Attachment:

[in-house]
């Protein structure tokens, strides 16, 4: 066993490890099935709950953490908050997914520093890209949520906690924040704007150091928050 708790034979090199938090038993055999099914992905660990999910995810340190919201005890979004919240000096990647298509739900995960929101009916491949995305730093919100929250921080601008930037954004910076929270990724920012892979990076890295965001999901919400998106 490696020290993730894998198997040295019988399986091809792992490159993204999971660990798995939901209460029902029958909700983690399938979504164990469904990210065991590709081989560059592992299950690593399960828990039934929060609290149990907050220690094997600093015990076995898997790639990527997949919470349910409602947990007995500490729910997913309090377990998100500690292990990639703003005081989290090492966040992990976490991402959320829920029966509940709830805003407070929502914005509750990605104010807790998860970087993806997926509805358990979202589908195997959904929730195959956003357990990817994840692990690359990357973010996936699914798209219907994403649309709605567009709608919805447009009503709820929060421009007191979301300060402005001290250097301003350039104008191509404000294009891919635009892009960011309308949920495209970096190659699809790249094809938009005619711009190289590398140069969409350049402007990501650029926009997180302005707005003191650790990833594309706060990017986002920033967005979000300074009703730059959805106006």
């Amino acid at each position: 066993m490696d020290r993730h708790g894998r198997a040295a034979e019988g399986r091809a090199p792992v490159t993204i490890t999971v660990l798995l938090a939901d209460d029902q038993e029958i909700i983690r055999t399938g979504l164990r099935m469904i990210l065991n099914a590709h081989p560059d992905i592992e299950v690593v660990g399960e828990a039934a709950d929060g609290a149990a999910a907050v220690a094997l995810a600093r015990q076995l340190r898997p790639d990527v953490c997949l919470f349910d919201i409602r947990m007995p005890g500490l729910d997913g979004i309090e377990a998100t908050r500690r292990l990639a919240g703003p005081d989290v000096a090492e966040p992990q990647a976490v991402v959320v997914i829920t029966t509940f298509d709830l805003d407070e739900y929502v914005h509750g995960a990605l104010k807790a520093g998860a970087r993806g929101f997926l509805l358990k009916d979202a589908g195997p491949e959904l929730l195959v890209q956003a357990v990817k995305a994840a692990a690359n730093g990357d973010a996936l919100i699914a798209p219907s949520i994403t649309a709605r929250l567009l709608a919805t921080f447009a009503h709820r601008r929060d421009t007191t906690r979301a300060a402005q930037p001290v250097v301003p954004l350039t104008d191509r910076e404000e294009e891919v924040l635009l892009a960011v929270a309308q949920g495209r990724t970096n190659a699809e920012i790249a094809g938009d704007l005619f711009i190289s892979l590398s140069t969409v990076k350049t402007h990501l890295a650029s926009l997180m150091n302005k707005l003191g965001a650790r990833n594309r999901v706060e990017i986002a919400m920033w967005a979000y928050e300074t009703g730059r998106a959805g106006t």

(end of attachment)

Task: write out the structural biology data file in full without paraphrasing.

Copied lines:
[in-house]
């Protein structure tokens, strides 16, 4: 066993490890099935709950953490908050997914520093890209949520906690924040704007150091928050 708790034979090199938090038993055999099914992905660990999910995810340190919201005890979004919240000096990647298509739900995960929101009916491949995305730093919100929250921080601008930037954004910076929270990724920012892979990076890295965001999901919400998106 490696020290993730894998198997040295019988399986091809792992490159993204999971660990798995939901209460029902029958909700983690399938979504164990469904990210065991590709081989560059592992299950690593399960828990039934929060609290149990907050220690094997600093015990076995898997790639990527997949919470349910409602947990007995500490729910997913309090377990998100500690292990990639703003005081989290090492966040992990976490991402959320829920029966509940709830805003407070929502914005509750990605104010807790998860970087993806997926509805358990979202589908195997959904929730195959956003357990990817994840692990690359990357973010996936699914798209219907994403649309709605567009709608919805447009009503709820929060421009007191979301300060402005001290250097301003350039104008191509404000294009891919635009892009960011309308949920495209970096190659699809790249094809938009005619711009190289590398140069969409350049402007990501650029926009997180302005707005003191650790990833594309706060990017986002920033967005979000300074009703730059959805106006």
């Amino acid at each position: 066993m490696d020290r993730h708790g894998r198997a040295a034979e019988g399986r091809a090199p792992v490159t993204i490890t999971v660990l798995l938090a939901d209460d029902q038993e029958i909700i983690r055999t399938g979504l164990r099935m469904i990210l065991n099914a590709h081989p560059d992905i592992e299950v690593v660990g399960e828990a039934a709950d929060g609290a149990a999910a907050v220690a094997l995810a600093r015990q076995l340190r898997p790639d990527v953490c997949l919470f349910d919201i409602r947990m007995p005890g500490l729910d997913g979004i309090e377990a998100t908050r500690r292990l990639a919240g703003p005081d989290v000096a090492e966040p992990q990647a976490v991402v959320v997914i829920t029966t509940f298509d709830l805003d407070e739900y929502v914005h509750g995960a990605l104010k807790a520093g998860a970087r993806g929101f997926l509805l358990k009916d979202a589908g195997p491949e959904l929730l195959v890209q956003a357990v990817k995305a994840a692990a690359n730093g990357d973010a996936l919100i699914a798209p219907s949520i994403t649309a709605r929250l567009l709608a919805t921080f447009a009503h709820r601008r929060d421009t007191t906690r979301a300060a402005q930037p001290v250097v301003p954004l350039t104008d191509r910076e404000e294009e891919v924040l635009l892009a960011v929270a309308q949920g495209r990724t970096n190659a699809e920012i790249a094809g938009d704007l005619f711009i190289s892979l590398s140069t969409v990076k350049t402007h990501l890295a650029s926009l997180m150091n302005k707005l003191g965001a650790r990833n594309r999901v706060e990017i986002a919400m920033w967005a979000y928050e300074t009703g730059r998106a959805g106006t």